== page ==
Editors' note: This story is part of Dear Future, a collaboration between CNET and VICE Motherboard that looks at major innovations -- in robotics, space travel, VR and more -- shaping the world around us.
In space, nothing frivolous is tolerated. There's plenty of beauty in the abyss of the universe, but relatively little of it is human-made. We build habitats, rocket ships, and satellites that can be beautiful in their own utilitarian ways, and we gain a lot of inspiration from what these devices see for us: Distant stars, awesome nebulas, our own home world. But art, made by humans, and actually installed in space? It's not a thing. There is no space-based art world.
American artist Trevor Paglen hopes to change that next year. With Orbital Reflector, he's planning to launch a sculpture into low-earth orbit, for terrestrial viewers to watch and track with an app. It's a useless satellite, serving no purpose beyond the aesthetic.
It looks like a giant lawn dart or a hiltless sword flinging through space. The original prototype shape was a sphere, but he and his team redesigned the satellite to be a 100-foot-long stretched-out diamond shape for maximum reflective surface area, so it will be visible in the night sky with the naked eye from Earth. Around April 2018, it'll be folded into a brick-size package and packed into a CubeSat, which will be strapped to a SpaceX Falcon 9 rocket, blasted beyond the atmosphere, and then released to orbit roughly 350 miles above the surface of the Earth.
After two months, the sculpture will de-orbit naturally, slowed by the atmosphere and dragged back down by Earth's gravitational pull. It'll disintegrate on the way down.
This isn't the first time Paglen's experimented with putting things into space. In 2012, he launched The Last Pictures, a silicon disc holding one hundred photographs representing life on Earth, into geosynchronous orbit. A recurring theme in his work involves watching those powers that watch us, with photography exhibitions on the surveillance state and machine-learning algorithms.
When I spoke with Paglen in February, it was over Skype from his studio in Berlin. Back then, he hadn't announced the Orbital Reflector project publicly yet, but it was in the works and he was already getting mixed responses. That hasn't changed; many people are still skeptical or outright opposed to the idea of a totally "useless" satellite. There's already enough space debris circling the planet, after all.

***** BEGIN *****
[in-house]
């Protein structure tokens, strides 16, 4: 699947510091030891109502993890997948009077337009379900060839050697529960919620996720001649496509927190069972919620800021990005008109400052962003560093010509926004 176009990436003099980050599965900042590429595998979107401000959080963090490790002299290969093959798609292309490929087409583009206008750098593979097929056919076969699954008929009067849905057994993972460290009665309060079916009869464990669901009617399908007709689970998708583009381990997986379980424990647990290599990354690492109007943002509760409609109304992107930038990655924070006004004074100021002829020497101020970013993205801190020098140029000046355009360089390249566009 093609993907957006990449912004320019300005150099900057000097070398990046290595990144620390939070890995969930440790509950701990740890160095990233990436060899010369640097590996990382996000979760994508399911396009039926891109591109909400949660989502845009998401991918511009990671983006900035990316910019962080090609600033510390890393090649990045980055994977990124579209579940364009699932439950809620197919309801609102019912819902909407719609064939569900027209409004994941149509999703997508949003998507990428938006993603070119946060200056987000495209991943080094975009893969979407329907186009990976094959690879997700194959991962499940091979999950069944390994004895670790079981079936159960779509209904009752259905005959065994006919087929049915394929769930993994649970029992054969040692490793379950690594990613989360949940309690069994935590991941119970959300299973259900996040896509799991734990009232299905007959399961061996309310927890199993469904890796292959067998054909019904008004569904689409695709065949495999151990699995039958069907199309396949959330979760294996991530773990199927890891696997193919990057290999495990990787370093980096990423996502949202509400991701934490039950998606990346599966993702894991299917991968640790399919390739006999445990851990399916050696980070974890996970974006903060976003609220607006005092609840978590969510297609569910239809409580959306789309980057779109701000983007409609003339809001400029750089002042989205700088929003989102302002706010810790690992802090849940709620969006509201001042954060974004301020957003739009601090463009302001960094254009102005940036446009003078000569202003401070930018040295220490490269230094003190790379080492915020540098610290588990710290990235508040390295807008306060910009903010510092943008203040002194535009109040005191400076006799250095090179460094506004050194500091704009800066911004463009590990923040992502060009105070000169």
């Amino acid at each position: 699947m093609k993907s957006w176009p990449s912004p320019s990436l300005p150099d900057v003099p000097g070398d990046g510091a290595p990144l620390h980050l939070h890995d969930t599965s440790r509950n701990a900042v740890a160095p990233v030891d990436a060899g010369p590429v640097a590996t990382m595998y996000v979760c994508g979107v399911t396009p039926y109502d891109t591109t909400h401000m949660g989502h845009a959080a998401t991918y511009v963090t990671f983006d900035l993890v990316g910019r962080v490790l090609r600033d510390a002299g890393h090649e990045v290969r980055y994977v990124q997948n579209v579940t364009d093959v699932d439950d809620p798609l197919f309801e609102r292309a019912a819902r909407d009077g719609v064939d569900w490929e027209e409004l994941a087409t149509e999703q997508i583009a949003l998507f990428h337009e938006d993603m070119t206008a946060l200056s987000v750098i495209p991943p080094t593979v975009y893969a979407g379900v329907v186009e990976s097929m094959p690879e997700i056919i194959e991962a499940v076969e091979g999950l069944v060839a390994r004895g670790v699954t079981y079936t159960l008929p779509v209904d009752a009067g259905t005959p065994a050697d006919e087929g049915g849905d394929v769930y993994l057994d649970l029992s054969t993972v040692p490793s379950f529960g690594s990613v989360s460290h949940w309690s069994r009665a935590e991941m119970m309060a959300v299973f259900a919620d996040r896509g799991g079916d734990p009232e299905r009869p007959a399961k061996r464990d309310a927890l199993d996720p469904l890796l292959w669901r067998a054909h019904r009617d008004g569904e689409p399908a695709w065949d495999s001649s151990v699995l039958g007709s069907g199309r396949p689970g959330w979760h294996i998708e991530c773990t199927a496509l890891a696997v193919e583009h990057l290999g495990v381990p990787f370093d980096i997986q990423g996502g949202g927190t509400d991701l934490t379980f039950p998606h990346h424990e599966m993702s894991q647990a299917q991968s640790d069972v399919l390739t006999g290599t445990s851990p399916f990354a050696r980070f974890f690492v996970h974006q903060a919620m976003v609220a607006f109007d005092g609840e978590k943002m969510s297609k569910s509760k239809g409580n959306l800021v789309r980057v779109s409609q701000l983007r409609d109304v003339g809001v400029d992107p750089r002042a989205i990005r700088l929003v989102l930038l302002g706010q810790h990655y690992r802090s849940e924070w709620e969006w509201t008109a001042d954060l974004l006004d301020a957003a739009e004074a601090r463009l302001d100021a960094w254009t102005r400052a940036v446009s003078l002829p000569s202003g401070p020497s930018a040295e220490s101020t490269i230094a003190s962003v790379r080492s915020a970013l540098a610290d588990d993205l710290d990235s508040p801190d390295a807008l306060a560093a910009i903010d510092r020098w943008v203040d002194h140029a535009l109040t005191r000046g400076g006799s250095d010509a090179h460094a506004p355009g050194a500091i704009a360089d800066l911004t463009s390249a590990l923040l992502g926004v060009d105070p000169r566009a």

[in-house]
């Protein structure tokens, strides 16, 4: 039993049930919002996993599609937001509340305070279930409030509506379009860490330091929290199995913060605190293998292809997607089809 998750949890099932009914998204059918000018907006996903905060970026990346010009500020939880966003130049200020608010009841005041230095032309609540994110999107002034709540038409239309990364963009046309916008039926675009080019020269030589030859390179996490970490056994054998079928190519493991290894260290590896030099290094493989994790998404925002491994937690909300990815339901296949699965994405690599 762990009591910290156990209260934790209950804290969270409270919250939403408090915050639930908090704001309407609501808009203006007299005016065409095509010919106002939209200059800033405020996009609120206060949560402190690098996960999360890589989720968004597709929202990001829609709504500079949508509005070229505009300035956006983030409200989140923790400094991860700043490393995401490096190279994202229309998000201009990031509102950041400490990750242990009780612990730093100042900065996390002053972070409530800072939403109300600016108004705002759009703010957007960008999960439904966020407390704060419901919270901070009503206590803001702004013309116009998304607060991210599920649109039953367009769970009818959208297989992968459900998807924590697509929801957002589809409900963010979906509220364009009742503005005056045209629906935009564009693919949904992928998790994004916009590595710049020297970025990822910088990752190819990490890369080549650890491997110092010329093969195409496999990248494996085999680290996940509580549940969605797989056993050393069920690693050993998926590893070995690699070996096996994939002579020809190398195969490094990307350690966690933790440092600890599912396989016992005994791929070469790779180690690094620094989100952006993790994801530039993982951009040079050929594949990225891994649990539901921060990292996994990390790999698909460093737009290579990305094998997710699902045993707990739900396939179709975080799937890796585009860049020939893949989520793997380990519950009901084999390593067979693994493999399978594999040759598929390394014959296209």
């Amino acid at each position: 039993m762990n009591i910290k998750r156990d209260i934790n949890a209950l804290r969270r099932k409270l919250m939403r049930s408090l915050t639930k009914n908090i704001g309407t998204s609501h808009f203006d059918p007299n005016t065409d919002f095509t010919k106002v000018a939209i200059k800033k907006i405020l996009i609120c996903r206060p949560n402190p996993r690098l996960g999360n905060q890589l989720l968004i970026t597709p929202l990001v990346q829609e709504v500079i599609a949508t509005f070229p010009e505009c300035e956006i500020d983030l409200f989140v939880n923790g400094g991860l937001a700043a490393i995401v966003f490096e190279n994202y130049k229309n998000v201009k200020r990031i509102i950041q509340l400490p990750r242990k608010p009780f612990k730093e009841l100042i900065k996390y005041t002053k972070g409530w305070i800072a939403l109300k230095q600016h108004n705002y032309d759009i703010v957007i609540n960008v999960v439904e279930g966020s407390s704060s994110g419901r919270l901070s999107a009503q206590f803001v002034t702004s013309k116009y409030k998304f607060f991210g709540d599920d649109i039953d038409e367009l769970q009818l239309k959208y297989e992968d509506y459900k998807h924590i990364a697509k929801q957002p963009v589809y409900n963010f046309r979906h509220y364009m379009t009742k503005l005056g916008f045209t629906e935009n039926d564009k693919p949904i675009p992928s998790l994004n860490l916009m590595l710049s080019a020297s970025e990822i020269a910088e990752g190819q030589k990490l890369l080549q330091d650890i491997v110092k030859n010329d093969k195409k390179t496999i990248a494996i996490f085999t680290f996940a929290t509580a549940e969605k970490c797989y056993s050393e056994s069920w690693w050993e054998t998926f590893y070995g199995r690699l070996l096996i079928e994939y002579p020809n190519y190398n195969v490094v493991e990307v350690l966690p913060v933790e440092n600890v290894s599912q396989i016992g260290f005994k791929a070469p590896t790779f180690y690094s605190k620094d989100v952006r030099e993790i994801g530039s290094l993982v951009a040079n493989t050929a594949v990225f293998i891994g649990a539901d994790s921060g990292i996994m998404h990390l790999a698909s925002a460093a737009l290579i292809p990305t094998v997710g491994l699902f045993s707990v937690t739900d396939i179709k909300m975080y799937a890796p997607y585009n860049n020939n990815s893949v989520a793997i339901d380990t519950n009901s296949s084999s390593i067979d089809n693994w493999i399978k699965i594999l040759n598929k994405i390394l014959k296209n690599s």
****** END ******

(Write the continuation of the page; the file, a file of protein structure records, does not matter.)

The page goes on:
"I think that people think about space relative to progress," he said when we met again in September. "And I think people see it as a part of a story that we tell ourselves about the advancement of civilization ... this project, for me, anyway, is a repudiation of that, thinking about the fact that just as manifest destiny was motivated by war and plunder, so is spaceflight."
Paglen, who describes himself as "very cranky about space," maintains that most people are too sentimental about sending fragile humans and their expensive life support systems beyond Earth: "If I say I don't think there should be manned spaceflight, people get offended."
For some of the same reasons that make flinging humans into the far corners of our solar system difficult -- cost, time, extreme difficulty -- he doesn't foresee a future of "space art." Creators won't be clamoring to fill the skies with sculpture anytime soon. "There is this desire to make [Orbital Reflector] about a 'new frontier.'"
"For me, it's a much more complicated relationship to it than that... this is the more interesting way to think about space, in terms of limits: What are the limits of our ability to conceive of something else?," he added, referring to the fact that we largely think of space as only exploitable by the military and commercial companies.
This project challenges the sentimentality and conquest of space, but it's not without romanticism. It's an excuse to look up, and to see a little bit of ourselves reflected in the night sky. "Just looking at the sky -- it's something that humans have been doing forever," Paglen said. "It's a way to try to think about our relationship to the Earth."